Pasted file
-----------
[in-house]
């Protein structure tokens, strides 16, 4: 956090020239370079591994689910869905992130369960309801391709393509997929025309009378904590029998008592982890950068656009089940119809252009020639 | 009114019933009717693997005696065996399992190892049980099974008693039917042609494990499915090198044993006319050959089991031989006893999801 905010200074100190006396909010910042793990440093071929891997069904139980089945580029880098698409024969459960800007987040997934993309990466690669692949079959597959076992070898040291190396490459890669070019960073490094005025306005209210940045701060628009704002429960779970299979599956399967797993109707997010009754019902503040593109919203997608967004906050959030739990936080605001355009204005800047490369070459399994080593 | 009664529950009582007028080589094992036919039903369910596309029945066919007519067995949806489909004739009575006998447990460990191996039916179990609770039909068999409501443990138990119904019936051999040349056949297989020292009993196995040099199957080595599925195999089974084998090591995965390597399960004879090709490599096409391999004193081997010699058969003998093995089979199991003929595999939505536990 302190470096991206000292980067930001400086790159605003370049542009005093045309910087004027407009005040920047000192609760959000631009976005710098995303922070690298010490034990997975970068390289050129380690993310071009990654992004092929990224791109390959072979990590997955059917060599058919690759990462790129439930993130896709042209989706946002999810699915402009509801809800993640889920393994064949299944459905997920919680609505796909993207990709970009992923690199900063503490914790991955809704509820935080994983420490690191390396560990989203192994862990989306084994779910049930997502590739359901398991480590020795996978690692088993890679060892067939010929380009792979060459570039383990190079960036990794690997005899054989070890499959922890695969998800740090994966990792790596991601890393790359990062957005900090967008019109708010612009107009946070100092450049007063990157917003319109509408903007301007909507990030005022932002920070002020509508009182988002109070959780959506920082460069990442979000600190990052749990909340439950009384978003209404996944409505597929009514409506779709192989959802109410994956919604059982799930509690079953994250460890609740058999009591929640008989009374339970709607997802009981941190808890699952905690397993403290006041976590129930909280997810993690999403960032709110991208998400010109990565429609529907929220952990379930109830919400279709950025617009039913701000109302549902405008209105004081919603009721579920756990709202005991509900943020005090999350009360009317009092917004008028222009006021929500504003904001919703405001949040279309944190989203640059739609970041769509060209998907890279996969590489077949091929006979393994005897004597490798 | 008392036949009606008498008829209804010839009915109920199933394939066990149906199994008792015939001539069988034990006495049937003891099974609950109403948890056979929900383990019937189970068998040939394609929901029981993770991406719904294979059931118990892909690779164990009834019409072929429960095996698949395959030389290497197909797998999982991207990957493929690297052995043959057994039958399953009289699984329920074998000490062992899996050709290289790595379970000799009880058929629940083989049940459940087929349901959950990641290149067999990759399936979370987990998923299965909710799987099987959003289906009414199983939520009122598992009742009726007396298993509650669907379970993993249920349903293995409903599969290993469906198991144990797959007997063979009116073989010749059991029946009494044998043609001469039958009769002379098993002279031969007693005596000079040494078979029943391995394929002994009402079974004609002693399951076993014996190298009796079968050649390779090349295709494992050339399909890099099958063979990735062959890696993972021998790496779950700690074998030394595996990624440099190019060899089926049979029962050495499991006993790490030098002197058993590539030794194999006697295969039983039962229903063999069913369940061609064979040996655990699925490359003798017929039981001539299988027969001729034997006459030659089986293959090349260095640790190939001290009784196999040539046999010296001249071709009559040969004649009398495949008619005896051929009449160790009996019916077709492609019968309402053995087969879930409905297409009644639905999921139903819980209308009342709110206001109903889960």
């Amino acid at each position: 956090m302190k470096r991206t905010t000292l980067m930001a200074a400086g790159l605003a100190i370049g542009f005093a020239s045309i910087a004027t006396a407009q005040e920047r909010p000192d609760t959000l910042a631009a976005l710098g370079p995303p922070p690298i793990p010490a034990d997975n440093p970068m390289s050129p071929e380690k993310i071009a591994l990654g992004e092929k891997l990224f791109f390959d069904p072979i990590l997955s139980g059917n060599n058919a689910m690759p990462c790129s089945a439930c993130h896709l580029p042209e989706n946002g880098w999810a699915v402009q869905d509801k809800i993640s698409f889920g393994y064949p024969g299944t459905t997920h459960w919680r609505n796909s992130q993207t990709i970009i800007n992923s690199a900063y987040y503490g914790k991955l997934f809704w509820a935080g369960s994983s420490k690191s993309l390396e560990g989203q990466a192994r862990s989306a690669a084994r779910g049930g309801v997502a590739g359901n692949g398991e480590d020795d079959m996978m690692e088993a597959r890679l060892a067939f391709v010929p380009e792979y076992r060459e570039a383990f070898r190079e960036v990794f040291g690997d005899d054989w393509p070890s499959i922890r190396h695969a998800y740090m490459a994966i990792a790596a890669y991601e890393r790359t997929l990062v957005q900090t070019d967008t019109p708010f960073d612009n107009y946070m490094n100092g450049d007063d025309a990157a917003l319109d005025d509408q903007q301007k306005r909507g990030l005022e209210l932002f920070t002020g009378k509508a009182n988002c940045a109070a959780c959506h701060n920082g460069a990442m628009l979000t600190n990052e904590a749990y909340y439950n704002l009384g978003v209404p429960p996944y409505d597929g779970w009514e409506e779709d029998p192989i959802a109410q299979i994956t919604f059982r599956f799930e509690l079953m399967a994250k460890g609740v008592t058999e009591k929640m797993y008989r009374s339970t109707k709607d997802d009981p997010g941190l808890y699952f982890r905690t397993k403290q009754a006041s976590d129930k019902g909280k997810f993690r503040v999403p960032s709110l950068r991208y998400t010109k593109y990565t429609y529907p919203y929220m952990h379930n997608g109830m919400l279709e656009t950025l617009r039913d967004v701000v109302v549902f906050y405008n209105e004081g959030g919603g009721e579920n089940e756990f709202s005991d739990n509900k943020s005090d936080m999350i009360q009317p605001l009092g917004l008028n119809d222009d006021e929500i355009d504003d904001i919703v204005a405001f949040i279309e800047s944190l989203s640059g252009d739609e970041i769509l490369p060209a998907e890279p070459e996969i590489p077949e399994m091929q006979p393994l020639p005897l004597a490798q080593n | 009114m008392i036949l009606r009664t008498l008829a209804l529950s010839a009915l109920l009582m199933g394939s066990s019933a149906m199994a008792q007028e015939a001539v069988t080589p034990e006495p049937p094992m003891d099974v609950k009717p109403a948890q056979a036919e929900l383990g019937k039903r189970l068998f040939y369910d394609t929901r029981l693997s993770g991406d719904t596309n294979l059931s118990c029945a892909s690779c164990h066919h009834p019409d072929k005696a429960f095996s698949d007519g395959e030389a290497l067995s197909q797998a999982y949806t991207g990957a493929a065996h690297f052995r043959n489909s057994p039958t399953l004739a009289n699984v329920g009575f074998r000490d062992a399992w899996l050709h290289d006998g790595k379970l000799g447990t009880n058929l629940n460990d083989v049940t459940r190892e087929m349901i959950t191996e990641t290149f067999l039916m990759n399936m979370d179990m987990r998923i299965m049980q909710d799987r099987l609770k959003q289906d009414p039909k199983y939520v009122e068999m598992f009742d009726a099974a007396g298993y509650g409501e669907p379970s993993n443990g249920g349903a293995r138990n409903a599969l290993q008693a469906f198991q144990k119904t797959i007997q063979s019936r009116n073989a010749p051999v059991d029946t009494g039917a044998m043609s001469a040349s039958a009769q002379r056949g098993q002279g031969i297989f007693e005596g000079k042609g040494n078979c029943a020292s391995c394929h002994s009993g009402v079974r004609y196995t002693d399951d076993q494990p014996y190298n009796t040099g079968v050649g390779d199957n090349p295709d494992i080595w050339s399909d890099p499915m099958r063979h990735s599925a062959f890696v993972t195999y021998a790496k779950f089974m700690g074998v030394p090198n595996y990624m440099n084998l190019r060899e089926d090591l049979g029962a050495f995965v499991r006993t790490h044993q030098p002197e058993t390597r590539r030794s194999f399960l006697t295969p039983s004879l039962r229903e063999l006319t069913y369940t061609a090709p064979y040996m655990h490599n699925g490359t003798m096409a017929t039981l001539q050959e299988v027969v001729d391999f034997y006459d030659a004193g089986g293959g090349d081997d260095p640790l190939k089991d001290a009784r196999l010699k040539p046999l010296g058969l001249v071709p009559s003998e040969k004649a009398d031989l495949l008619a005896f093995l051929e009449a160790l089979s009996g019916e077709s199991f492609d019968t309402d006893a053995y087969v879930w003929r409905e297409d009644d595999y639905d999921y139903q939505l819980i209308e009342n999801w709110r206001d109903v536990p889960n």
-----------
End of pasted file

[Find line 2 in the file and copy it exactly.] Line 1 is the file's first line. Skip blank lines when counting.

């Protein structure tokens, strides 16, 4: 956090020239370079591994689910869905992130369960309801391709393509997929025309009378904590029998008592982890950068656009089940119809252009020639 | 009114019933009717693997005696065996399992190892049980099974008693039917042609494990499915090198044993006319050959089991031989006893999801 905010200074100190006396909010910042793990440093071929891997069904139980089945580029880098698409024969459960800007987040997934993309990466690669692949079959597959076992070898040291190396490459890669070019960073490094005025306005209210940045701060628009704002429960779970299979599956399967797993109707997010009754019902503040593109919203997608967004906050959030739990936080605001355009204005800047490369070459399994080593 | 009664529950009582007028080589094992036919039903369910596309029945066919007519067995949806489909004739009575006998447990460990191996039916179990609770039909068999409501443990138990119904019936051999040349056949297989020292009993196995040099199957080595599925195999089974084998090591995965390597399960004879090709490599096409391999004193081997010699058969003998093995089979199991003929595999939505536990 302190470096991206000292980067930001400086790159605003370049542009005093045309910087004027407009005040920047000192609760959000631009976005710098995303922070690298010490034990997975970068390289050129380690993310071009990654992004092929990224791109390959072979990590997955059917060599058919690759990462790129439930993130896709042209989706946002999810699915402009509801809800993640889920393994064949299944459905997920919680609505796909993207990709970009992923690199900063503490914790991955809704509820935080994983420490690191390396560990989203192994862990989306084994779910049930997502590739359901398991480590020795996978690692088993890679060892067939010929380009792979060459570039383990190079960036990794690997005899054989070890499959922890695969998800740090994966990792790596991601890393790359990062957005900090967008019109708010612009107009946070100092450049007063990157917003319109509408903007301007909507990030005022932002920070002020509508009182988002109070959780959506920082460069990442979000600190990052749990909340439950009384978003209404996944409505597929009514409506779709192989959802109410994956919604059982799930509690079953994250460890609740058999009591929640008989009374339970709607997802009981941190808890699952905690397993403290006041976590129930909280997810993690999403960032709110991208998400010109990565429609529907929220952990379930109830919400279709950025617009039913701000109302549902405008209105004081919603009721579920756990709202005991509900943020005090999350009360009317009092917004008028222009006021929500504003904001919703405001949040279309944190989203640059739609970041769509060209998907890279996969590489077949091929006979393994005897004597490798 | 008392036949009606008498008829209804010839009915109920199933394939066990149906199994008792015939001539069988034990006495049937003891099974609950109403948890056979929900383990019937189970068998040939394609929901029981993770991406719904294979059931118990892909690779164990009834019409072929429960095996698949395959030389290497197909797998999982991207990957493929690297052995043959057994039958399953009289699984329920074998000490062992899996050709290289790595379970000799009880058929629940083989049940459940087929349901959950990641290149067999990759399936979370987990998923299965909710799987099987959003289906009414199983939520009122598992009742009726007396298993509650669907379970993993249920349903293995409903599969290993469906198991144990797959007997063979009116073989010749059991029946009494044998043609001469039958009769002379098993002279031969007693005596000079040494078979029943391995394929002994009402079974004609002693399951076993014996190298009796079968050649390779090349295709494992050339399909890099099958063979990735062959890696993972021998790496779950700690074998030394595996990624440099190019060899089926049979029962050495499991006993790490030098002197058993590539030794194999006697295969039983039962229903063999069913369940061609064979040996655990699925490359003798017929039981001539299988027969001729034997006459030659089986293959090349260095640790190939001290009784196999040539046999010296001249071709009559040969004649009398495949008619005896051929009449160790009996019916077709492609019968309402053995087969879930409905297409009644639905999921139903819980209308009342709110206001109903889960």